Be A Voice: Waste in the House of Lords

By Co-Founder and Managing Director Matt Gillow

The House of Lords costs the taxpayer £68 million per year. 

That’s not even including building and maintenance costs; with more than 800 Peers (814, March 2016) that amounts to an average of £83,000 per member. £20 million of that total sum comes from expenses and tax-free travel allowances. 

One member kept a taxi running outside whilst signing in to collect their £300 daily allowance. The Sunday Times reported that Lord Paddick billed the taxpayer £9,000 for first-class flights back to the House in order to make a 446-word speech (that’s £20 per word.) In 2014/15, Politics Home reported that £621,000 was claimed by Peers who didn’t speak once during any debate. 

When you have an over-spending, bloated (it’s the second largest legislature in the world, only behind China) upper-chamber, whose primary aim is to scrutinise Commons legislation - we should start asking questions about waste and over-crowding. Previous Lord Speaker Baroness D’Souza, despite coming under scrutiny for her own dodgy expenses, acknowledged in a Speech to the Women's Institute in 2016 that "all is not well in their Lordship’s House". She suggested in quite rightly that the House could "very comfortably carry out its work... with between 450-500 members", without compromising the meticulous scrutiny of legislation or the range of expertise available. Doing so, along with capping expenses for non-administration related claims (or ending taxpayer subsidies on Westminster bars and restaurants) would go some way to slashing the cost of the House, pretty much in half - saving upwards of £30 million per annum. It is absolutely right that, in a time when taxpayers are being asked to tighten their belts, that officials should be doing the same - and capping excesses and cutting numbers achieves both a practical, and a moral goal. £30 million per annum is no insignificant sum in efficiencies, and could be spent on tax cuts – for example.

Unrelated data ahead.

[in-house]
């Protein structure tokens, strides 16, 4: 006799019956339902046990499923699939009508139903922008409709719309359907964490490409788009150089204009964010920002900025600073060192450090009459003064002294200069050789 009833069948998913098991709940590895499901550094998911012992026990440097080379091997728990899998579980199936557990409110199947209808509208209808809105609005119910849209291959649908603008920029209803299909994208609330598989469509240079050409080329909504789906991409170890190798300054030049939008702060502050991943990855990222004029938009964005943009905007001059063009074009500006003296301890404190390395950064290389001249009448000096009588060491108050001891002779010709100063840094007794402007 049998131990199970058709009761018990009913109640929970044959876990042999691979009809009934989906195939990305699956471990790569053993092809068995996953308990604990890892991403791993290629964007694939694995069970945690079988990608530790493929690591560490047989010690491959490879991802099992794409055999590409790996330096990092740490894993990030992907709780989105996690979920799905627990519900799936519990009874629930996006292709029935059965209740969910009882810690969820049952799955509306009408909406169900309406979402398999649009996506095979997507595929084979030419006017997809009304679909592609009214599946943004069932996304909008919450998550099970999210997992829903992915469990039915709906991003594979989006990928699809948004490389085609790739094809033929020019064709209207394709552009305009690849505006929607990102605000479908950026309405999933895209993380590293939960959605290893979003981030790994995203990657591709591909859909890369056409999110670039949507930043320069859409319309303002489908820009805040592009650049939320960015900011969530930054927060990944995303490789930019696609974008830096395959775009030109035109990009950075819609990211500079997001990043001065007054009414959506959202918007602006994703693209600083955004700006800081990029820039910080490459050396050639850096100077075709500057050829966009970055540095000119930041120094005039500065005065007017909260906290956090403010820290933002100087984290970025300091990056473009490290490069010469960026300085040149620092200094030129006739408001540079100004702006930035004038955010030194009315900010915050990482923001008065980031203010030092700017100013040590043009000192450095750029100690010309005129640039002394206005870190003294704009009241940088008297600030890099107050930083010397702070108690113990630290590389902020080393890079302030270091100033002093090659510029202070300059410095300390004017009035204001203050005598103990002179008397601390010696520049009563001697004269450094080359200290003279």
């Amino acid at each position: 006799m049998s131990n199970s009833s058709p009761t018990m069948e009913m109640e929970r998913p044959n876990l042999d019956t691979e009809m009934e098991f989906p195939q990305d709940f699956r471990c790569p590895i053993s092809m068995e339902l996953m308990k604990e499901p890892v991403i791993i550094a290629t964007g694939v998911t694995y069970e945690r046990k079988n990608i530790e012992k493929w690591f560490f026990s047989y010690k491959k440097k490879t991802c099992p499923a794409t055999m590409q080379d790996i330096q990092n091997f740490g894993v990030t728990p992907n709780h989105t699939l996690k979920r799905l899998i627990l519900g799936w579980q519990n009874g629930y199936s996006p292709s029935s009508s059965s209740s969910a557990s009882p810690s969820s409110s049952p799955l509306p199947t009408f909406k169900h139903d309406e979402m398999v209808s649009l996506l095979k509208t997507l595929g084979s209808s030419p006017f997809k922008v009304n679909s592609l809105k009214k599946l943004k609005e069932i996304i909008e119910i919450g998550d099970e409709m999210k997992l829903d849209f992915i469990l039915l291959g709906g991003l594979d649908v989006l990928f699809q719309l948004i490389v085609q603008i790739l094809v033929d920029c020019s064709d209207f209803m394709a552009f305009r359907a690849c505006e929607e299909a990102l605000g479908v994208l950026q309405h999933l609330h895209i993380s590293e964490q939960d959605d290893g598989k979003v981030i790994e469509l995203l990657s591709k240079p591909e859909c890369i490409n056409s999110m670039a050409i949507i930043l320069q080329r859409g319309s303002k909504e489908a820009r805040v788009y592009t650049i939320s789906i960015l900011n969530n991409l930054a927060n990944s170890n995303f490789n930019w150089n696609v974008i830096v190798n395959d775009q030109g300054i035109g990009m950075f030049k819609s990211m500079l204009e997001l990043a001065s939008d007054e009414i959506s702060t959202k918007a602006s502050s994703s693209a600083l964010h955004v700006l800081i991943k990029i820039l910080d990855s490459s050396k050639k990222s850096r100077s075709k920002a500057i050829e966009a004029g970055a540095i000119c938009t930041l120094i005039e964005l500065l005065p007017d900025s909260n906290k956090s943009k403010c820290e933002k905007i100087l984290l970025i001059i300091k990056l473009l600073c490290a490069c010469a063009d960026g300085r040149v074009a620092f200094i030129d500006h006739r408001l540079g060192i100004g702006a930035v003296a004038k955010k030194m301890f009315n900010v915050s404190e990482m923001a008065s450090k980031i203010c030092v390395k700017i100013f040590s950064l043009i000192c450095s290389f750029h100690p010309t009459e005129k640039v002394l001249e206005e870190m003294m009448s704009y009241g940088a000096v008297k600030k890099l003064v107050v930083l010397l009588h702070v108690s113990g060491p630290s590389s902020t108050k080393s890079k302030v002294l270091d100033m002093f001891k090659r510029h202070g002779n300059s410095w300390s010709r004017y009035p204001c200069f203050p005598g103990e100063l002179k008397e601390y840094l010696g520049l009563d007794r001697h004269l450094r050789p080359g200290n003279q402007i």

The vast majority of the reasons government has failed to implement House of Lords reform in the past are party political. Coalition government got itself into a stand-off over the issue, as the Liberal Democrats torpedoed changes to constituency boundaries, with Cameron and Osborne parking plans for Lords reform in order to appease their backbenchers. Traditional Labourites, too, don’t like wide sweeping constitutional changes, and even some of the more reforming Labour MPs worry that Lords reform could threaten their hand in the UK’s parliamentary power duopoly. Pragmatic, progressive, and pro-taxpayer reform has been skated over for too long in the interests of consolidating power in party politics.

Jonathan Isaby, previously political director of the Taxpayers’ Alliance, quite rightly noted that the last thing ‘taxpayers want their hard-earned cash to be spent on is subsidised alcohol for politicians and civil servants.’ This should also be extended to the general excesses of the Lords - and indeed the Commons. The Lords should practice what they preach - and if making them do so means enacting reform, then so be it.

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Image: UK Parliament @Flickr